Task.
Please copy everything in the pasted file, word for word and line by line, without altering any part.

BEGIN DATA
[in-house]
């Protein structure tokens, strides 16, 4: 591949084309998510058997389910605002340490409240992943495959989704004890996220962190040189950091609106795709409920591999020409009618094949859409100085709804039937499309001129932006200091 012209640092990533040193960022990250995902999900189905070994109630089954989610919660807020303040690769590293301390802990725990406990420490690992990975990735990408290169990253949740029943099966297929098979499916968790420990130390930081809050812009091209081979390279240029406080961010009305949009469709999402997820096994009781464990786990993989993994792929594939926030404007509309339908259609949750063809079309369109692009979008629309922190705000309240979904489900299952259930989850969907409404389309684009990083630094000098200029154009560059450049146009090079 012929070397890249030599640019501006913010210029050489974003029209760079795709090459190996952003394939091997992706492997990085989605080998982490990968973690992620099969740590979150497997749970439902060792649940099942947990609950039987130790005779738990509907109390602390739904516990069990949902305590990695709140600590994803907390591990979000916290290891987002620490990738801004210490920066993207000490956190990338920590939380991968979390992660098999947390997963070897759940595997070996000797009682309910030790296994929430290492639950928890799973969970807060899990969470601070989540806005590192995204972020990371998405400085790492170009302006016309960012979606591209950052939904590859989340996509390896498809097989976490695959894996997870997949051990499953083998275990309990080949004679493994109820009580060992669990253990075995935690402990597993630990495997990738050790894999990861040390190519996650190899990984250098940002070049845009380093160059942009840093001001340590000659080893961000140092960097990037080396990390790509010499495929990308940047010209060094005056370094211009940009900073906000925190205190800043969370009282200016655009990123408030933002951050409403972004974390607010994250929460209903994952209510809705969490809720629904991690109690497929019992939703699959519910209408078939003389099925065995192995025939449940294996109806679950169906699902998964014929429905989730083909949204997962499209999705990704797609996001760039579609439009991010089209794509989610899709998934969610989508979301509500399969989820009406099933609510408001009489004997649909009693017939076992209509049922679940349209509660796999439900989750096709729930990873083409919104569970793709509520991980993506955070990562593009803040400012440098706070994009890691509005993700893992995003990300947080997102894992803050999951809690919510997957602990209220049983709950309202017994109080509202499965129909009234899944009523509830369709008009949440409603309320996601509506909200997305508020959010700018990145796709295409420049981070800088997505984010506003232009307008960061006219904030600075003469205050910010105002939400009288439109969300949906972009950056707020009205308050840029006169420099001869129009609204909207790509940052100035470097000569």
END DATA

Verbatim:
[in-house]
């Protein structure tokens, strides 16, 4: 591949084309998510058997389910605002340490409240992943495959989704004890996220962190040189950091609106795709409920591999020409009618094949859409100085709804039937499309001129932006200091 012209640092990533040193960022990250995902999900189905070994109630089954989610919660807020303040690769590293301390802990725990406990420490690992990975990735990408290169990253949740029943099966297929098979499916968790420990130390930081809050812009091209081979390279240029406080961010009305949009469709999402997820096994009781464990786990993989993994792929594939926030404007509309339908259609949750063809079309369109692009979008629309922190705000309240979904489900299952259930989850969907409404389309684009990083630094000098200029154009560059450049146009090079 012929070397890249030599640019501006913010210029050489974003029209760079795709090459190996952003394939091997992706492997990085989605080998982490990968973690992620099969740590979150497997749970439902060792649940099942947990609950039987130790005779738990509907109390602390739904516990069990949902305590990695709140600590994803907390591990979000916290290891987002620490990738801004210490920066993207000490956190990338920590939380991968979390992660098999947390997963070897759940595997070996000797009682309910030790296994929430290492639950928890799973969970807060899990969470601070989540806005590192995204972020990371998405400085790492170009302006016309960012979606591209950052939904590859989340996509390896498809097989976490695959894996997870997949051990499953083998275990309990080949004679493994109820009580060992669990253990075995935690402990597993630990495997990738050790894999990861040390190519996650190899990984250098940002070049845009380093160059942009840093001001340590000659080893961000140092960097990037080396990390790509010499495929990308940047010209060094005056370094211009940009900073906000925190205190800043969370009282200016655009990123408030933002951050409403972004974390607010994250929460209903994952209510809705969490809720629904991690109690497929019992939703699959519910209408078939003389099925065995192995025939449940294996109806679950169906699902998964014929429905989730083909949204997962499209999705990704797609996001760039579609439009991010089209794509989610899709998934969610989508979301509500399969989820009406099933609510408001009489004997649909009693017939076992209509049922679940349209509660796999439900989750096709729930990873083409919104569970793709509520991980993506955070990562593009803040400012440098706070994009890691509005993700893992995003990300947080997102894992803050999951809690919510997957602990209220049983709950309202017994109080509202499965129909009234899944009523509830369709008009949440409603309320996601509506909200997305508020959010700018990145796709295409420049981070800088997505984010506003232009307008960061006219904030600075003469205050910010105002939400009288439109969300949906972009950056707020009205308050840029006169420099001869129009609204909207790509940052100035470097000569």